Budget Cuts Coming to Henderson Community College - Tristate

Serious budget cuts coming to Henderson Community College. College officials blame the cuts on declining enrollment and less state funding. Henderson Community College President Dr. Kris Williams says 13 positions have already been eliminated. Other operations will scale back as well, including a four day work week over the summer. The Fine Arts Center will also be shutting down for next January, but reopen in February.

Tulsa Community College to lay off 30 - RANDY KREHBIEL, Tulsa World

Tulsa Community College is eliminating 15 full-time and 15 part-time staff positions because of state funding cuts, officials said Tuesday. The forced reductions, which are in addition to 184 pared through attrition over the past two years, were announced in an email to faculty and staff from President Leigh Goodson. State budget failures this year and further reductions expected for next year will reduce TCC’s state funding by a possible $7 million compared to the budget we started FY16 with in July,” Goodson said in her email. “The financial implications are significant for TCC.” The layoffs announced Tuesday do not include faculty positions, officials said.

Thursday, May 19, 2016

Granite Geek: The art of college and online learning - DAVID BROOKS, Concord Monitor

MOOCs were a hot new thing three or four years ago when they looked as if they might upend the traditional college business model. “Structures” is part of EdX, a compilation of MOOCs from a variety of high-profile universities around the world that was created by MIT and Harvard. The advantage of the approach is obvious: it’s a great way to spread education. May says a whopping 15,000 students have taken the class. She plans to use a rerun for research into educational methods, performing so-called A/B tests in which single variables of the approach are tweaked for different groups so the results can be compared.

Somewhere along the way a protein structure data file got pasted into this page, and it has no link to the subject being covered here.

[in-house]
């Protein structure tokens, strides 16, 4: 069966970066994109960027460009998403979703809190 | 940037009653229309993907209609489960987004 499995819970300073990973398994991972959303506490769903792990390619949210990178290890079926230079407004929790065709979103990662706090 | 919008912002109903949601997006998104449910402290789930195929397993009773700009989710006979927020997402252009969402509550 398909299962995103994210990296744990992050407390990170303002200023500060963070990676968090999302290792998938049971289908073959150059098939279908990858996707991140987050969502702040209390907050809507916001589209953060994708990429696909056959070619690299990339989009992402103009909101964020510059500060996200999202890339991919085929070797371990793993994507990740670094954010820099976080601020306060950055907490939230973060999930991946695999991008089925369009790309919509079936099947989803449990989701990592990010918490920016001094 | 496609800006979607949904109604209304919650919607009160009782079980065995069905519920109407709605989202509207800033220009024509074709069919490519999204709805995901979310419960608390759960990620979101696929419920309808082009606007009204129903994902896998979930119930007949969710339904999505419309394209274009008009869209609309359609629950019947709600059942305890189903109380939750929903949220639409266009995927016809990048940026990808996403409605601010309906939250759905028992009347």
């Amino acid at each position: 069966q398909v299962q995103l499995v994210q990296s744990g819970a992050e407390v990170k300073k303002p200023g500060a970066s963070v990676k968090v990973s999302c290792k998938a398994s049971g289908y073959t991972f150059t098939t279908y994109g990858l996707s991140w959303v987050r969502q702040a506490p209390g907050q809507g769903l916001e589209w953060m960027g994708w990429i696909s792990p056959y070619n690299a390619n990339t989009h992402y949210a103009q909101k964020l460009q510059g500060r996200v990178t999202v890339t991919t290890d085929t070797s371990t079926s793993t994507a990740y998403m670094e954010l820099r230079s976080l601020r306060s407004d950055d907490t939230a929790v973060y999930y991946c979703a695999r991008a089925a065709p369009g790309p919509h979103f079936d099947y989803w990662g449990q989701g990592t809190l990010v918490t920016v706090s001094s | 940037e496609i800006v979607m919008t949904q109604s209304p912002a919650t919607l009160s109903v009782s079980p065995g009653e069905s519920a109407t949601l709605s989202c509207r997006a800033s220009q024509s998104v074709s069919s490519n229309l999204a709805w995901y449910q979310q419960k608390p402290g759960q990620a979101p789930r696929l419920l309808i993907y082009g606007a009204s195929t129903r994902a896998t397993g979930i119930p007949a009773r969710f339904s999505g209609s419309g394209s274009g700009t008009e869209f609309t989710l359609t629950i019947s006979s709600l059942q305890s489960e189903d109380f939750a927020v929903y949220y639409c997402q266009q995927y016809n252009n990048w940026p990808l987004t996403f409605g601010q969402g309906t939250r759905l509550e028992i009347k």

NMSU faculty may be put on furlough - Lauren Villagran, ABQ Journal

University Provost Dan Howard said furloughs could be a “stopgap” measure to help bridge the university’s finances as it undergoes a major, multiyear restructuring effort while also facing short-term budget constraints. If approved, it would be the first time faculty could feel the burn of NMSU’s budget woes. “The chance of a furlough is less rather than more,” Howard said. “They are one of the options on the table to provide the stopgap.” “We’re going to evaluate every unit of the university in the mission of the university, which is teaching, research and service,” he said. “Our faculty are the heart of the institution and at the center of that mission, so the faculty are the last place you go looking for savings. That is why they have been relatively untouched in this process so far.”

Treasurer plans to pay off University's extensive debt with property revenue - Avery Anapol, GW Hatchet

GW’s total debt has steadily increased over the past eight years, but Executive Vice President and Treasurer Lou Katz said capital projects that bring in revenue, like parking garages and new academic buildings, have matched the debt increase. Katz said that over the next five years, the University will begin to pay off outstanding debts without investing in as many capital projects. He said GW had not previously paid off these debts because the interest rates were low, and the University’s loans are fixed-rate – meaning that the interest does not fluctuate for the time they have the loan. The University paid off a $200 million bond in full using on-hand cash in July 2015, according to Katz. Katz said low interest rates will allow the University to extend the maturity of some debts that will come due in fiscal year 2019 from 10 to 30 years, which officials will have more time to pay off. “We try to ladder what our maturities are so all debts are not coming due at the same time,” Katz said. “We believe this is a very secure debt strategy.”